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This book aims to provide a comprehensive and up-to-date critical account of the much-used but little-understood doctrine of no-fault employer liability for the torts of employees. Starting from the premise that the current law on vicarious liability is both unprincipled and theoretically incoherent, this book deconstructs the normative foundations of the doctrine of vicarious liability and seeks to advance a sound theoretical account of its nature, purpose and functions.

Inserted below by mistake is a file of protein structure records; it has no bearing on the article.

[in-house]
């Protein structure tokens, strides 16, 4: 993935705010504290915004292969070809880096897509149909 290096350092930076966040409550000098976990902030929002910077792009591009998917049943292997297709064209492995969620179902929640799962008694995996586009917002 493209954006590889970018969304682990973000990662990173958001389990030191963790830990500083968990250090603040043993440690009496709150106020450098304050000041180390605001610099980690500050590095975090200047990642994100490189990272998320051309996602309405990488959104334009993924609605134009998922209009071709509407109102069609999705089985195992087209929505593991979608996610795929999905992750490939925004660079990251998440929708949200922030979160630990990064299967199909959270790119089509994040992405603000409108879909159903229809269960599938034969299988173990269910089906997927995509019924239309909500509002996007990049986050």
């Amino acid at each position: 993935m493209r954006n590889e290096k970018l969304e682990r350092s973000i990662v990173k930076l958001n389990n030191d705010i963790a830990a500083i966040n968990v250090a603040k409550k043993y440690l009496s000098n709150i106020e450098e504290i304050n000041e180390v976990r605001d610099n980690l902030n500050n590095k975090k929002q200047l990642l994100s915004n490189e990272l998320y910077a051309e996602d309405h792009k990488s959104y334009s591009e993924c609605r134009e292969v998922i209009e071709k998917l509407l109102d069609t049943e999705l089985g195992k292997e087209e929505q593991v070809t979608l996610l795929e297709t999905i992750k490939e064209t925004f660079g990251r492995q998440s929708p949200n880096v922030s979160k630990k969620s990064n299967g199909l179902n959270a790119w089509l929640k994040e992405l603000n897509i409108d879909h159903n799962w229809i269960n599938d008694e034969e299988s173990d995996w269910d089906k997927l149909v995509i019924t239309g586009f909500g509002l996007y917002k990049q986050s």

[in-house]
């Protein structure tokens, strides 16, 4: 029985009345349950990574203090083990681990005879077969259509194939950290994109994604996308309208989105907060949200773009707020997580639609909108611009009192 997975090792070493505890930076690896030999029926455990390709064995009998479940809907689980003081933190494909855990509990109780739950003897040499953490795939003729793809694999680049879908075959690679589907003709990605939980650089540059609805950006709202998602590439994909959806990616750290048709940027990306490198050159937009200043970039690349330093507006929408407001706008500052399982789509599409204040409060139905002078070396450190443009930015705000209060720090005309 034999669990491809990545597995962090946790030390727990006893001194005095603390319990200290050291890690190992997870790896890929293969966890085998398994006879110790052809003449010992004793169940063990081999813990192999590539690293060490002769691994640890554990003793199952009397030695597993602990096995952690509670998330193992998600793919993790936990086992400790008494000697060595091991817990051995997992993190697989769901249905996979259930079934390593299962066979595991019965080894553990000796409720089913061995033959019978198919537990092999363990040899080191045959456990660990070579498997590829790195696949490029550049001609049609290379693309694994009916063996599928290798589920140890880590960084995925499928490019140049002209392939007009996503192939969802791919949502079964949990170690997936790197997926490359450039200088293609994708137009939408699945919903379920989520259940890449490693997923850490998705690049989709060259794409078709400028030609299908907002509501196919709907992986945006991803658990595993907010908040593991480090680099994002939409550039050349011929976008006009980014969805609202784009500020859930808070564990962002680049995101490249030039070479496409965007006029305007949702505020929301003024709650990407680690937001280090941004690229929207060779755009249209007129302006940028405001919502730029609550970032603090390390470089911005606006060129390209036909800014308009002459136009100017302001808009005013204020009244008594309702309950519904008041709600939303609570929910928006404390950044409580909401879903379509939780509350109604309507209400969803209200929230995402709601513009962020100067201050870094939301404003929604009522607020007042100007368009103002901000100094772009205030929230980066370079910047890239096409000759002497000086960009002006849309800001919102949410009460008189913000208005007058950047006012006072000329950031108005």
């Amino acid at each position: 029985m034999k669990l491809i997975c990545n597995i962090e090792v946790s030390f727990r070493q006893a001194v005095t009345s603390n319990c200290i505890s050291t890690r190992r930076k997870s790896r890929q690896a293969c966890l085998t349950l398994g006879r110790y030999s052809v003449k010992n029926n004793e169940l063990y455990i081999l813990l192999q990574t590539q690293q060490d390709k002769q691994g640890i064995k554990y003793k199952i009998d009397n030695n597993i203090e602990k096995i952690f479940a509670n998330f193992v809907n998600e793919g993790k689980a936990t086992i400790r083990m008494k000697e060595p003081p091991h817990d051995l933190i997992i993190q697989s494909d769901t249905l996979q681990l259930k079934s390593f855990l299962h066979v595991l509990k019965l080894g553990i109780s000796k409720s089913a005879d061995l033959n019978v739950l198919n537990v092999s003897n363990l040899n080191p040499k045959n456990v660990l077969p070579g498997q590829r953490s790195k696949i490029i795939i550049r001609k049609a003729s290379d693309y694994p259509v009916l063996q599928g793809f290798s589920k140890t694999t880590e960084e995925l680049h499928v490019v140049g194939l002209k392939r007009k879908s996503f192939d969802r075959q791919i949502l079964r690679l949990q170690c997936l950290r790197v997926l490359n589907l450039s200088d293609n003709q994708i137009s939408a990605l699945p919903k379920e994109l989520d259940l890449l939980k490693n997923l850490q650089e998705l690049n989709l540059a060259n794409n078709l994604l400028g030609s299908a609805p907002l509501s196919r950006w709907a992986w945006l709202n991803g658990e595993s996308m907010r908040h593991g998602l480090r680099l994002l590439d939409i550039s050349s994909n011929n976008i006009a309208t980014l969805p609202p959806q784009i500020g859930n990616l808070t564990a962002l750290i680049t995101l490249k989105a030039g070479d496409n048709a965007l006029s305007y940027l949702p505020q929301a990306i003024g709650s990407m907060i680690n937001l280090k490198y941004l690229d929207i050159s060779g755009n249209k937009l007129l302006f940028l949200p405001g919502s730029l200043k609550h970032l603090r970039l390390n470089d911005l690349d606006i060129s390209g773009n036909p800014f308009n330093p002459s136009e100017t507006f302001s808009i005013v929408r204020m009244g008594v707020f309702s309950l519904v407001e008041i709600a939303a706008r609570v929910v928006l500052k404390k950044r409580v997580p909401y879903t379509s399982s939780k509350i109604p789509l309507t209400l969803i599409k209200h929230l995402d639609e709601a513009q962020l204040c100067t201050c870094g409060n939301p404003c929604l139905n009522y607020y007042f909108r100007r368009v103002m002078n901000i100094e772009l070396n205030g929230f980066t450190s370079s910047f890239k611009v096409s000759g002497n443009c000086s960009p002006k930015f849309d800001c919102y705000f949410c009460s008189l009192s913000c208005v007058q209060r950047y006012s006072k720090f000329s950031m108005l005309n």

Using this theoretical account as an analytical framework, the book proceeds to critically evaluate each of the central features of the doctrine, with individual chapters on the employee/independent contractor distinction, the 'course of employment' requirement and the need for a tort to have been committed. The relationship between vicarious liability and other rules of attribution, such as joint and several liability and the doctrine of agency are also explored in an attempt to address current conceptual confusions surrounding the notion of liability for the acts of others.